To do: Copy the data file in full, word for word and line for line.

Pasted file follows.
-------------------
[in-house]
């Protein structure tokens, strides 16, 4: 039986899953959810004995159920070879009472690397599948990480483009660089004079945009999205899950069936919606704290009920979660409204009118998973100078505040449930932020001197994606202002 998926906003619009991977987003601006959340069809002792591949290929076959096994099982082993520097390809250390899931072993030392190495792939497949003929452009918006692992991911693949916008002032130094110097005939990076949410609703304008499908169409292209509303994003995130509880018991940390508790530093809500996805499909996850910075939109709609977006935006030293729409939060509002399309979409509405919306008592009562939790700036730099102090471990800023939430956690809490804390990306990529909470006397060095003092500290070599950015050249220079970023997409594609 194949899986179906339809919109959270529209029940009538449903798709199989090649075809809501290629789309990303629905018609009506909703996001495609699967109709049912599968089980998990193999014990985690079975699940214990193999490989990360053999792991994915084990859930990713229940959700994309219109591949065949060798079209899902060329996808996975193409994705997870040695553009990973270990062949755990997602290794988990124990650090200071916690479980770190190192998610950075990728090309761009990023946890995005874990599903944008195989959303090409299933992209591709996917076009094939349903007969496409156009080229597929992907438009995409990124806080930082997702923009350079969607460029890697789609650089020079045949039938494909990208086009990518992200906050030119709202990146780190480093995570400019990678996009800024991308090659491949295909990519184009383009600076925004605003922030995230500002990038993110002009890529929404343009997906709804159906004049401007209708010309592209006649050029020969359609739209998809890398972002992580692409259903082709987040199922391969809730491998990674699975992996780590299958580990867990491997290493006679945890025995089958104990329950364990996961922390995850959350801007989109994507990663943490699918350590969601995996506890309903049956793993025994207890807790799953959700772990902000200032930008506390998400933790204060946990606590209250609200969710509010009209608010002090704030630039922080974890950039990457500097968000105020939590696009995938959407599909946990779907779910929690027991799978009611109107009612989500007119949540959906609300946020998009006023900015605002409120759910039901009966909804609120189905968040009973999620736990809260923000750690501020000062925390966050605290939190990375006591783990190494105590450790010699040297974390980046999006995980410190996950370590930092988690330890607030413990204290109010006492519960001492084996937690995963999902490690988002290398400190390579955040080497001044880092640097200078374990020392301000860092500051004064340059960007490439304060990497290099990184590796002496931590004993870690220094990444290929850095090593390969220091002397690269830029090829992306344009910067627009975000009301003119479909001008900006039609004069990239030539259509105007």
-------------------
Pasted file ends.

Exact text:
[in-house]
């Protein structure tokens, strides 16, 4: 039986899953959810004995159920070879009472690397599948990480483009660089004079945009999205899950069936919606704290009920979660409204009118998973100078505040449930932020001197994606202002 998926906003619009991977987003601006959340069809002792591949290929076959096994099982082993520097390809250390899931072993030392190495792939497949003929452009918006692992991911693949916008002032130094110097005939990076949410609703304008499908169409292209509303994003995130509880018991940390508790530093809500996805499909996850910075939109709609977006935006030293729409939060509002399309979409509405919306008592009562939790700036730099102090471990800023939430956690809490804390990306990529909470006397060095003092500290070599950015050249220079970023997409594609 194949899986179906339809919109959270529209029940009538449903798709199989090649075809809501290629789309990303629905018609009506909703996001495609699967109709049912599968089980998990193999014990985690079975699940214990193999490989990360053999792991994915084990859930990713229940959700994309219109591949065949060798079209899902060329996808996975193409994705997870040695553009990973270990062949755990997602290794988990124990650090200071916690479980770190190192998610950075990728090309761009990023946890995005874990599903944008195989959303090409299933992209591709996917076009094939349903007969496409156009080229597929992907438009995409990124806080930082997702923009350079969607460029890697789609650089020079045949039938494909990208086009990518992200906050030119709202990146780190480093995570400019990678996009800024991308090659491949295909990519184009383009600076925004605003922030995230500002990038993110002009890529929404343009997906709804159906004049401007209708010309592209006649050029020969359609739209998809890398972002992580692409259903082709987040199922391969809730491998990674699975992996780590299958580990867990491997290493006679945890025995089958104990329950364990996961922390995850959350801007989109994507990663943490699918350590969601995996506890309903049956793993025994207890807790799953959700772990902000200032930008506390998400933790204060946990606590209250609200969710509010009209608010002090704030630039922080974890950039990457500097968000105020939590696009995938959407599909946990779907779910929690027991799978009611109107009612989500007119949540959906609300946020998009006023900015605002409120759910039901009966909804609120189905968040009973999620736990809260923000750690501020000062925390966050605290939190990375006591783990190494105590450790010699040297974390980046999006995980410190996950370590930092988690330890607030413990204290109010006492519960001492084996937690995963999902490690988002290398400190390579955040080497001044880092640097200078374990020392301000860092500051004064340059960007490439304060990497290099990184590796002496931590004993870690220094990444290929850095090593390969220091002397690269830029090829992306344009910067627009975000009301003119479909001008900006039609004069990239030539259509105007």